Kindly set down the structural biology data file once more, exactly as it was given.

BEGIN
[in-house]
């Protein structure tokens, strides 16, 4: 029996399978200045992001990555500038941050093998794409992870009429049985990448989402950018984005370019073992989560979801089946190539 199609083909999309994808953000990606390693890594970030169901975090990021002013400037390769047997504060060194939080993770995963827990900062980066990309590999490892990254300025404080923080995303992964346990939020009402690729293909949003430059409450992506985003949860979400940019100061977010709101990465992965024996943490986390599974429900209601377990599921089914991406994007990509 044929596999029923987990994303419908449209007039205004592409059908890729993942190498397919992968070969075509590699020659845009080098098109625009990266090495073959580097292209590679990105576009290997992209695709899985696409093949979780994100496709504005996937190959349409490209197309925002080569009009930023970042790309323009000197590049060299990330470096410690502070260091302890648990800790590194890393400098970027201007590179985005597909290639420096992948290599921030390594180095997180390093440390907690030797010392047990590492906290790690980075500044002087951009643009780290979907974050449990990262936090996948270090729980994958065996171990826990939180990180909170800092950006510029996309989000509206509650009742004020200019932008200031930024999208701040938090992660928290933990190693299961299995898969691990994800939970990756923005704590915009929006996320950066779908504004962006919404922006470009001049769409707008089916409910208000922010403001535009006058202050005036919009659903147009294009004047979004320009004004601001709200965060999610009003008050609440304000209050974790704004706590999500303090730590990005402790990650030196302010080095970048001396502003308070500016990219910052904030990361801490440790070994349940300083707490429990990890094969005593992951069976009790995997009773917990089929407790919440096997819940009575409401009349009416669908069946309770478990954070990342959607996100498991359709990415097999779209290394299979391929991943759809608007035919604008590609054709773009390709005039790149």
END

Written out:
[in-house]
């Protein structure tokens, strides 16, 4: 029996399978200045992001990555500038941050093998794409992870009429049985990448989402950018984005370019073992989560979801089946190539 199609083909999309994808953000990606390693890594970030169901975090990021002013400037390769047997504060060194939080993770995963827990900062980066990309590999490892990254300025404080923080995303992964346990939020009402690729293909949003430059409450992506985003949860979400940019100061977010709101990465992965024996943490986390599974429900209601377990599921089914991406994007990509 044929596999029923987990994303419908449209007039205004592409059908890729993942190498397919992968070969075509590699020659845009080098098109625009990266090495073959580097292209590679990105576009290997992209695709899985696409093949979780994100496709504005996937190959349409490209197309925002080569009009930023970042790309323009000197590049060299990330470096410690502070260091302890648990800790590194890393400098970027201007590179985005597909290639420096992948290599921030390594180095997180390093440390907690030797010392047990590492906290790690980075500044002087951009643009780290979907974050449990990262936090996948270090729980994958065996171990826990939180990180909170800092950006510029996309989000509206509650009742004020200019932008200031930024999208701040938090992660928290933990190693299961299995898969691990994800939970990756923005704590915009929006996320950066779908504004962006919404922006470009001049769409707008089916409910208000922010403001535009006058202050005036919009659903147009294009004047979004320009004004601001709200965060999610009003008050609440304000209050974790704004706590999500303090730590990005402790990650030196302010080095970048001396502003308070500016990219910052904030990361801490440790070994349940300083707490429990990890094969005593992951069976009790995997009773917990089929407790919440096997819940009575409401009349009416669908069946309770478990954070990342959607996100498991359709990415097999779209290394299979391929991943759809608007035919604008590609054709773009390709005039790149």